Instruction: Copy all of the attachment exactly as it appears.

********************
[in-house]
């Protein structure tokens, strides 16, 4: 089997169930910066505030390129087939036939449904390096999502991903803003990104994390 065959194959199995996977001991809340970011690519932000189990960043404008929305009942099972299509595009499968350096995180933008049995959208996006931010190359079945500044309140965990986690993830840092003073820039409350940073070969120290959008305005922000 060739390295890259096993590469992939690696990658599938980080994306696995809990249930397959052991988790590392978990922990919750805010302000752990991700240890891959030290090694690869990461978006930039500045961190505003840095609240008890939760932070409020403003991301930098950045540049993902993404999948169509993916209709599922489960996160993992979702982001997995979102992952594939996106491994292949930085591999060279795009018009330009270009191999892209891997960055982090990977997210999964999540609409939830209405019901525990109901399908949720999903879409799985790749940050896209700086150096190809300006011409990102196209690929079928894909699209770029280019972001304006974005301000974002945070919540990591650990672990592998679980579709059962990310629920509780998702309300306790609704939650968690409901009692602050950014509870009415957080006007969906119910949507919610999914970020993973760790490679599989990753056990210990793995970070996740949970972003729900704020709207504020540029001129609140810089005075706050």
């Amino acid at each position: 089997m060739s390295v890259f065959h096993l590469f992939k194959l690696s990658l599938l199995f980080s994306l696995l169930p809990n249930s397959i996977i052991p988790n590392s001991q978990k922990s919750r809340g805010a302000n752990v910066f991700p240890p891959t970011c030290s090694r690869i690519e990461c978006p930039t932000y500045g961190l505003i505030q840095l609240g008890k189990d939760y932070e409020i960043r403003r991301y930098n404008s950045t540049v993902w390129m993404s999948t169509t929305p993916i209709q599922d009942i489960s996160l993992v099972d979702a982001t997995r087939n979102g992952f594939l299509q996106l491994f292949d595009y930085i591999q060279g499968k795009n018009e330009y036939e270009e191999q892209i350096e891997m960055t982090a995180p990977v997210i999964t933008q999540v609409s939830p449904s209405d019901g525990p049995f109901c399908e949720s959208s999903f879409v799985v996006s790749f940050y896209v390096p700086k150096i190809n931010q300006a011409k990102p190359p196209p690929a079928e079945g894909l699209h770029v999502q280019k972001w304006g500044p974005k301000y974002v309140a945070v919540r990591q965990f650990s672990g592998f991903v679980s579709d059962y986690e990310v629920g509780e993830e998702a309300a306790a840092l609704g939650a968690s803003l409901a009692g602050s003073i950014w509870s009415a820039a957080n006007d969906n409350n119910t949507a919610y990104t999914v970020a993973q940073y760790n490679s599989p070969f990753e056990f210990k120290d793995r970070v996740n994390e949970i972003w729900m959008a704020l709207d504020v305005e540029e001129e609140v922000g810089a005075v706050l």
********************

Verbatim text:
[in-house]
């Protein structure tokens, strides 16, 4: 089997169930910066505030390129087939036939449904390096999502991903803003990104994390 065959194959199995996977001991809340970011690519932000189990960043404008929305009942099972299509595009499968350096995180933008049995959208996006931010190359079945500044309140965990986690993830840092003073820039409350940073070969120290959008305005922000 060739390295890259096993590469992939690696990658599938980080994306696995809990249930397959052991988790590392978990922990919750805010302000752990991700240890891959030290090694690869990461978006930039500045961190505003840095609240008890939760932070409020403003991301930098950045540049993902993404999948169509993916209709599922489960996160993992979702982001997995979102992952594939996106491994292949930085591999060279795009018009330009270009191999892209891997960055982090990977997210999964999540609409939830209405019901525990109901399908949720999903879409799985790749940050896209700086150096190809300006011409990102196209690929079928894909699209770029280019972001304006974005301000974002945070919540990591650990672990592998679980579709059962990310629920509780998702309300306790609704939650968690409901009692602050950014509870009415957080006007969906119910949507919610999914970020993973760790490679599989990753056990210990793995970070996740949970972003729900704020709207504020540029001129609140810089005075706050």
């Amino acid at each position: 089997m060739s390295v890259f065959h096993l590469f992939k194959l690696s990658l599938l199995f980080s994306l696995l169930p809990n249930s397959i996977i052991p988790n590392s001991q978990k922990s919750r809340g805010a302000n752990v910066f991700p240890p891959t970011c030290s090694r690869i690519e990461c978006p930039t932000y500045g961190l505003i505030q840095l609240g008890k189990d939760y932070e409020i960043r403003r991301y930098n404008s950045t540049v993902w390129m993404s999948t169509t929305p993916i209709q599922d009942i489960s996160l993992v099972d979702a982001t997995r087939n979102g992952f594939l299509q996106l491994f292949d595009y930085i591999q060279g499968k795009n018009e330009y036939e270009e191999q892209i350096e891997m960055t982090a995180p990977v997210i999964t933008q999540v609409s939830p449904s209405d019901g525990p049995f109901c399908e949720s959208s999903f879409v799985v996006s790749f940050y896209v390096p700086k150096i190809n931010q300006a011409k990102p190359p196209p690929a079928e079945g894909l699209h770029v999502q280019k972001w304006g500044p974005k301000y974002v309140a945070v919540r990591q965990f650990s672990g592998f991903v679980s579709d059962y986690e990310v629920g509780e993830e998702a309300a306790a840092l609704g939650a968690s803003l409901a009692g602050s003073i950014w509870s009415a820039a957080n006007d969906n409350n119910t949507a919610y990104t999914v970020a993973q940073y760790n490679s599989p070969f990753e056990f210990k120290d793995r970070v996740n994390e949970i972003w729900m959008a704020l709207d504020v305005e540029e001129e609140v922000g810089a005075v706050l």